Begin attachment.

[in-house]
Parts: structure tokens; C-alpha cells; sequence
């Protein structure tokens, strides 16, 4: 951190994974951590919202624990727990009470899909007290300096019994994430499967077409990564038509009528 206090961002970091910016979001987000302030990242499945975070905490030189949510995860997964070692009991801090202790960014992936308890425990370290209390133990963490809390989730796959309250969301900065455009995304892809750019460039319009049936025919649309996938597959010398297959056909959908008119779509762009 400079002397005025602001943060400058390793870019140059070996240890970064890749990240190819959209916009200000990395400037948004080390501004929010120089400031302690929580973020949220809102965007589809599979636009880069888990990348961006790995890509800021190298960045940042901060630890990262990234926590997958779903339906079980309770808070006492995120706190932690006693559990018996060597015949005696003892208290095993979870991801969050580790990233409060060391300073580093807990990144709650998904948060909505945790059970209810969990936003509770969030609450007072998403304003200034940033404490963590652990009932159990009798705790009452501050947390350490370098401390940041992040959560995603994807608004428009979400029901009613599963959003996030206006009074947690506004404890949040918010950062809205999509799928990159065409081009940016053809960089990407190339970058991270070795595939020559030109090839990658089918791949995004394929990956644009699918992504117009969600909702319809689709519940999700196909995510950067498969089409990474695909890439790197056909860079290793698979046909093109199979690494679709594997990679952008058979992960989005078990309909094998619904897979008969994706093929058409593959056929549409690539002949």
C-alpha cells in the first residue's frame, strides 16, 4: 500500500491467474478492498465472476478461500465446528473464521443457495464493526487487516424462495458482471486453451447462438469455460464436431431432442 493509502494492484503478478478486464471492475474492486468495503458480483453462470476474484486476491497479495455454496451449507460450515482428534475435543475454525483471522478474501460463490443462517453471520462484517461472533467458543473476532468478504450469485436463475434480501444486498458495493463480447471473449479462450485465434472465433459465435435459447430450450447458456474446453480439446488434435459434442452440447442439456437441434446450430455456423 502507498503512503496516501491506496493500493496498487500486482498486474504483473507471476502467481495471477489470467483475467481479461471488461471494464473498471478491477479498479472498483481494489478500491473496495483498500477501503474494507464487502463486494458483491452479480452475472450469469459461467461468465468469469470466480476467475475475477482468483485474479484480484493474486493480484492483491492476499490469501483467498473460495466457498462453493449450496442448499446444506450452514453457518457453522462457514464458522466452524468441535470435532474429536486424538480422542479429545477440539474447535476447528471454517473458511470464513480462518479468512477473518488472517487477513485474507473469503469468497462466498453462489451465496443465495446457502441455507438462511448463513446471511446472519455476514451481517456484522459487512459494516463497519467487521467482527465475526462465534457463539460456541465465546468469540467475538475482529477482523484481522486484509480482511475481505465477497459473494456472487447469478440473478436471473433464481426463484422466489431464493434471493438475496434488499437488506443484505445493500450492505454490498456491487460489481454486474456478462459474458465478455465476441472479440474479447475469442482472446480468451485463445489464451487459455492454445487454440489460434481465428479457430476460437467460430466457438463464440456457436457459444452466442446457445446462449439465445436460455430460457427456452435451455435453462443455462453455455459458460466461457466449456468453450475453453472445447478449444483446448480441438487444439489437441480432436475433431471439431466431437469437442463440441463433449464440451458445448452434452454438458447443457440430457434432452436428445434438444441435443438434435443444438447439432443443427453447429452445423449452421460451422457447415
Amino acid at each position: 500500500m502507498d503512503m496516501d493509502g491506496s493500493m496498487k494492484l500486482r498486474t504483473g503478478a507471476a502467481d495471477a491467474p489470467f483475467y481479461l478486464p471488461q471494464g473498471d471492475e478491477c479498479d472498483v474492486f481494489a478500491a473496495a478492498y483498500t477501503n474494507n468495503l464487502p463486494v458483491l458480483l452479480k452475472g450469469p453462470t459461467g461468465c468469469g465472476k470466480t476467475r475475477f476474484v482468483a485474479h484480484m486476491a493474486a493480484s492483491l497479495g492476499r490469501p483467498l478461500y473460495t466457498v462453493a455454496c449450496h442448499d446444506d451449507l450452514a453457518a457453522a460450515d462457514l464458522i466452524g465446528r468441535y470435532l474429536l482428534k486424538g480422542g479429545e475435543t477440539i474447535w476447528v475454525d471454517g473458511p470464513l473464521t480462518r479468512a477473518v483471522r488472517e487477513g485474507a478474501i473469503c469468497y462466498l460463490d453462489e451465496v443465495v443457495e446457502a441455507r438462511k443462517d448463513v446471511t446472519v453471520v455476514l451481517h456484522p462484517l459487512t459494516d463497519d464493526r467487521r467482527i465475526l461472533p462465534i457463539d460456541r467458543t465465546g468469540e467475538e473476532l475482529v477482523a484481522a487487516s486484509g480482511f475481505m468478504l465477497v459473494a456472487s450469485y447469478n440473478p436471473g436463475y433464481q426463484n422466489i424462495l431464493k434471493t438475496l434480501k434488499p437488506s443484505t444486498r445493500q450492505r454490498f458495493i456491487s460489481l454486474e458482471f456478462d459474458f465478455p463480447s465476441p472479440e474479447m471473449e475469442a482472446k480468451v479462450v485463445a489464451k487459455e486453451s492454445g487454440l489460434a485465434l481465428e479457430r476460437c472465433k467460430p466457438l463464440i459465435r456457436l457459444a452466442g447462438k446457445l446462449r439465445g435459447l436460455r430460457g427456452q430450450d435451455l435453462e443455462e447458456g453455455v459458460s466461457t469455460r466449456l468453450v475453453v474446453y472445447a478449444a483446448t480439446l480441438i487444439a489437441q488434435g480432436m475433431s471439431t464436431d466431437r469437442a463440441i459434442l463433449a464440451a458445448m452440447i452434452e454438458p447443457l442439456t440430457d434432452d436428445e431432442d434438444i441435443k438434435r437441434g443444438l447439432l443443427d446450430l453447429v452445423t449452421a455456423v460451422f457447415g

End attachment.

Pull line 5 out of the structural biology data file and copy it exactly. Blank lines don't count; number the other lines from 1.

Amino acid at each position: 500500500m502507498d503512503m496516501d493509502g491506496s493500493m496498487k494492484l500486482r498486474t504483473g503478478a507471476a502467481d495471477a491467474p489470467f483475467y481479461l478486464p471488461q471494464g473498471d471492475e478491477c479498479d472498483v474492486f481494489a478500491a473496495a478492498y483498500t477501503n474494507n468495503l464487502p463486494v458483491l458480483l452479480k452475472g450469469p453462470t459461467g461468465c468469469g465472476k470466480t476467475r475475477f476474484v482468483a485474479h484480484m486476491a493474486a493480484s492483491l497479495g492476499r490469501p483467498l478461500y473460495t466457498v462453493a455454496c449450496h442448499d446444506d451449507l450452514a453457518a457453522a460450515d462457514l464458522i466452524g465446528r468441535y470435532l474429536l482428534k486424538g480422542g479429545e475435543t477440539i474447535w476447528v475454525d471454517g473458511p470464513l473464521t480462518r479468512a477473518v483471522r488472517e487477513g485474507a478474501i473469503c469468497y462466498l460463490d453462489e451465496v443465495v443457495e446457502a441455507r438462511k443462517d448463513v446471511t446472519v453471520v455476514l451481517h456484522p462484517l459487512t459494516d463497519d464493526r467487521r467482527i465475526l461472533p462465534i457463539d460456541r467458543t465465546g468469540e467475538e473476532l475482529v477482523a484481522a487487516s486484509g480482511f475481505m468478504l465477497v459473494a456472487s450469485y447469478n440473478p436471473g436463475y433464481q426463484n422466489i424462495l431464493k434471493t438475496l434480501k434488499p437488506s443484505t444486498r445493500q450492505r454490498f458495493i456491487s460489481l454486474e458482471f456478462d459474458f465478455p463480447s465476441p472479440e474479447m471473449e475469442a482472446k480468451v479462450v485463445a489464451k487459455e486453451s492454445g487454440l489460434a485465434l481465428e479457430r476460437c472465433k467460430p466457438l463464440i459465435r456457436l457459444a452466442g447462438k446457445l446462449r439465445g435459447l436460455r430460457g427456452q430450450d435451455l435453462e443455462e447458456g453455455v459458460s466461457t469455460r466449456l468453450v475453453v474446453y472445447a478449444a483446448t480439446l480441438i487444439a489437441q488434435g480432436m475433431s471439431t464436431d466431437r469437442a463440441i459434442l463433449a464440451a458445448m452440447i452434452e454438458p447443457l442439456t440430457d434432452d436428445e431432442d434438444i441435443k438434435r437441434g443444438l447439432l443443427d446450430l453447429v452445423t449452421a455456423v460451422f457447415g